I’ve said this each year I’ve done it, but this time I really mean it: This was by far the toughest year of photos to narrow down into a single post.

I started with 17,676 … Yes, that’s a real number. I searched through those, going month by month, on my computer and dragged 166 into a folder for this post. I narrowed that 166 down to 68, but that’s where I got stuck.

It’s not that I think I have 68 world-class options making the decision so difficult. It’s more that there are so many memories and moments I attach myself to and I have the most terrible time in choosing how to eliminate them. These are my kids — what I work for daily and I don’t want to leave any behind.

So, also like every other year, I’m doing this one a bit differently. Up top sits a really solid 30 photos. They all mean something to me. I’m honestly emotionally attached to so many of these, and the hundred-plus I cut as well.

Through the text below, I’ve handed out some fun awards like I did last year. Some authentic like “best photo, portrait, etc.” Some silly like “best use of flight.” And since I had such a dang time narrowing them down, I’ve included a GIF for some of those to highlight some of the runner-ups and alternate options.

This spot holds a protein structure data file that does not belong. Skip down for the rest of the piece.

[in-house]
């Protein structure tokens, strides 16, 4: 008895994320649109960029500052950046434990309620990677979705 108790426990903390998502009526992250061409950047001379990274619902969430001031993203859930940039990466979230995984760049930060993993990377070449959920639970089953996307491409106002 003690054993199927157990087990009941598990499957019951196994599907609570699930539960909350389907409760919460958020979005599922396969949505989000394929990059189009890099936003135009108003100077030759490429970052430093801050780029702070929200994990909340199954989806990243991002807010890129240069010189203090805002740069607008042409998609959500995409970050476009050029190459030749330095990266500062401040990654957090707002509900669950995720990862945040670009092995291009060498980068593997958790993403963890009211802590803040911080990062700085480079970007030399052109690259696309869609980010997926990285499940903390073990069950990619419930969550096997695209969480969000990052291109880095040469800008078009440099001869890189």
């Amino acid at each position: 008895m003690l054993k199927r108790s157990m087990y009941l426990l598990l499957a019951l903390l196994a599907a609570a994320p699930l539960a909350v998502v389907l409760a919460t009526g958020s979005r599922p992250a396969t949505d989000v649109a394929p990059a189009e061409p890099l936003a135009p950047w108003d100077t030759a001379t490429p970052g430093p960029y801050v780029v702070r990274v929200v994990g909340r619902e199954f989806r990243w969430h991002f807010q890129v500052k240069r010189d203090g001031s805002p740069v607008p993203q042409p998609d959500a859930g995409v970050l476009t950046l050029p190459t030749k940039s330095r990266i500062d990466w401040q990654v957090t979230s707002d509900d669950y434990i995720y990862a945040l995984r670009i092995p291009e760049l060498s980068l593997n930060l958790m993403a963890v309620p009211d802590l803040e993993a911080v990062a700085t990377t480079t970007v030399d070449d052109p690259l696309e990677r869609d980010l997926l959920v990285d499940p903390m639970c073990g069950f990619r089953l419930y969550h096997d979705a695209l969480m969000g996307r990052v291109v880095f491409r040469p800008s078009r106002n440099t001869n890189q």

Let’s dive in.


Speaking of diving, let’s take a look at the best dive/use of flight. I’m reminded of a story I wrote on Bryan Rust last season in Florida. The goal was to highlight, from my perspective, what turned Rust’s season around and made him so lethal for an extended stretch.

Contrasting that to this year, Rust doesn’t attack the net with the same reckless abandon that made me write that piece, but he’s been a crucial piece to the puzzle and scoring more without the need to sacrifice himself as much around the cage — probably a good idea after dealing with stretches of extended injury.

Rust flying over Roberto Luongo’s pad to score against the Panthers takes this prize, and it was easily one of my favorite hockey images of 2019. Rust’s face is visible, he’s just guided the puck over the line, and the majority of his body is off the ice.

Some runners up (I came awfully close to using Patric Hornqvist tossing Justin Williams like a rag doll for this one):